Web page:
GRAMMER: And it's still something I'm toying with. It's just a matter of — it's a timing issue. I mean, I do have this obligation to my family. And I think politics is a pretty tough game, and I think it hurts your kids. And I think it can really take a toll.

HANNITY: It can hurt your kids. But you know what? I look at the president's kid...

GRAMMER: I also think it might be worth the sacrifice. It just depends.

HANNITY: You do?

GRAMMER: I mean, I think my kids are a little too young to get involved in this right now. And of course, my wife is not particularly thrilled about the idea.

But I've always fancied it as being something that would be post actor. Post career. It would be like a second career. So, you know, it's another decade out, probably.

HANNITY: You really think of this, though. But what is inspiring you to even think about it? Because it is such a hard...

GRAMMER: Just a sense of service, an obligation to serve, I think. I grew up in the Vietnam generation and I wasn't, of course, a supporter of that war, but I was from a military family. I was raised by a military man. And when I went and got my draft card, I thought if, "I get called up, I'll go. I'll serve." Fortunately I didn't have to make that decision.

But there's a part of me that always thinks a man or a young person of conscience should actually serve their country in some way.

HANNITY: How closely do you follow politics today? And you know, it's pretty divided. Look at me and Alan.

GRAMMER: You guys make a living being divided. You have to be. That's part of your shtick. But I think there's more that unites us than divides us. Now I think it's a terrible mistake for members of the Democratic Party, not all of them certainly, to make a major plank of their platform to be just hating the Republicans.

COLMES: I didn't know that was a plank.

GRAMMER: Well, it seems to be, at least.


HANNITY: That's all they're running on. Listen to him.

GRAMMER: There's a lot of people that it just seems to be luxuriating in a message of hatred.

COLMES: We'll debate that in a moment.

GRAMMER: And those words, though, I mean, are offensive. And of course, I don't — I can't — can't accept that. But I do think there are some really good dialogue going on. And some really good ideas. And I think there's a lot of things that unite all of us. And we all want to be good Americans and have the best solution for America all the time.

HANNITY: How do you assess President Bush? We see his poll numbers. We've been in a war mode now and a war footing for 4 1/2 years.


HANNITY: I think he's had very difficult decisions to make. I admire a lot of what he's done. I disagree with a few things like immigration, but I admire him greatly. What are your thoughts on him?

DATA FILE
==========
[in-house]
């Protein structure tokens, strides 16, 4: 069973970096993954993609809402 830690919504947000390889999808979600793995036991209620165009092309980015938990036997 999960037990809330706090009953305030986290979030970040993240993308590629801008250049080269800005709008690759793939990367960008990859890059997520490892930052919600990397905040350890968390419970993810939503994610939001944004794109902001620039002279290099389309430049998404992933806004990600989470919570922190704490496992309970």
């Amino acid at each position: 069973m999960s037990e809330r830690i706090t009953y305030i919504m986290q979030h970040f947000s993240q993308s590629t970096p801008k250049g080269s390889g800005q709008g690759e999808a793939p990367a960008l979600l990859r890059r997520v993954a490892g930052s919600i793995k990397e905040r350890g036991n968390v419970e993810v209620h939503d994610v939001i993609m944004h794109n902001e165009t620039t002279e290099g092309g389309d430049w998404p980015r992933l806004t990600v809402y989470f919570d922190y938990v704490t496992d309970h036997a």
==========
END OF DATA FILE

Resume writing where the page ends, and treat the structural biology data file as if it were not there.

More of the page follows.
GRAMMER: Well, it's interesting. The immigration thing, George Bush was out in front of that six years ago. I mean, when he was first running for office he pretty much came up with what they've just recently passed through the Senate.

HANNITY: It's a little amnesty heavy for me.

GRAMMER: I mean, isn't that pretty much what he was promoting, right? So I know they were calling him a Nazi the other day somewhere in Los Angeles, which is where I hail from, of course. But I think if you get your facts straight, he's actually kind of been promoting this idea for quite some time.

COLMES: We've got to take a quick break. Hold it right there. In just a moment, we'll ask you your presidential picks for '08 when we come back in a moment.



HANNITY: As we continue now with actor Kelsey Grammer, I have three questions, but I don't even have time to ask them. Real bullet.


HANNITY: All right. You'd run as a Republican?


HANNITY: OK. Second, you give the president high marks.

GRAMMER: I still give the president high marks for his resolve and for his stick-to-it-tiveness. I mean, it's not a sexy message any more, but it's a necessary message.

HANNITY: All right. Last question. Your public life has been out there. And you struggled at different points in your life. You're very happy. Your family has come together. Everything is going well for you. Are you worried about having to dredge all of that up in a political environment?

GRAMMER: Well, you know, I think it would be bad form. I mean, it's been dredged up. But I'm certainly willing to answer any salvo in that direction. I mean, I can stand...

HANNITY: To hear what he would say about me.

COLMES: My book comes out later on.

Who do you support in 2008? Who do you like?

GRAMMER: Gosh, I don't know. I'm having diner with Rudy Giuliani next — this week.

COLMES: Is he one of your favorites?

GRAMMER: I certainly admire the guy. They call him America's mayor. And he's a big tent kind of guy. He embraces the idea that we can all fit a lot of different ideas.

COLMES: Why are you a Republican?

HANNITY: Because they're smarter.


COLMES: I think you threw your voice into Hannity's body.

GRAMMER: I am a Republican because I believe that the — individualism is the most sacred thing, the most sacred treasure...

HANNITY: Got to run.

GRAMMER: ... in America, and I think Republicans value that more.

HANNITY: Governor? Governor, senator, Congress or president? Governor, senator, Congress or president? Quick.

GRAMMER: It would probably be Congress.

HANNITY: All right.

GRAMMER: Right now.

HANNITY: Right now.

All right. Thanks, Kelsey. Good to see you.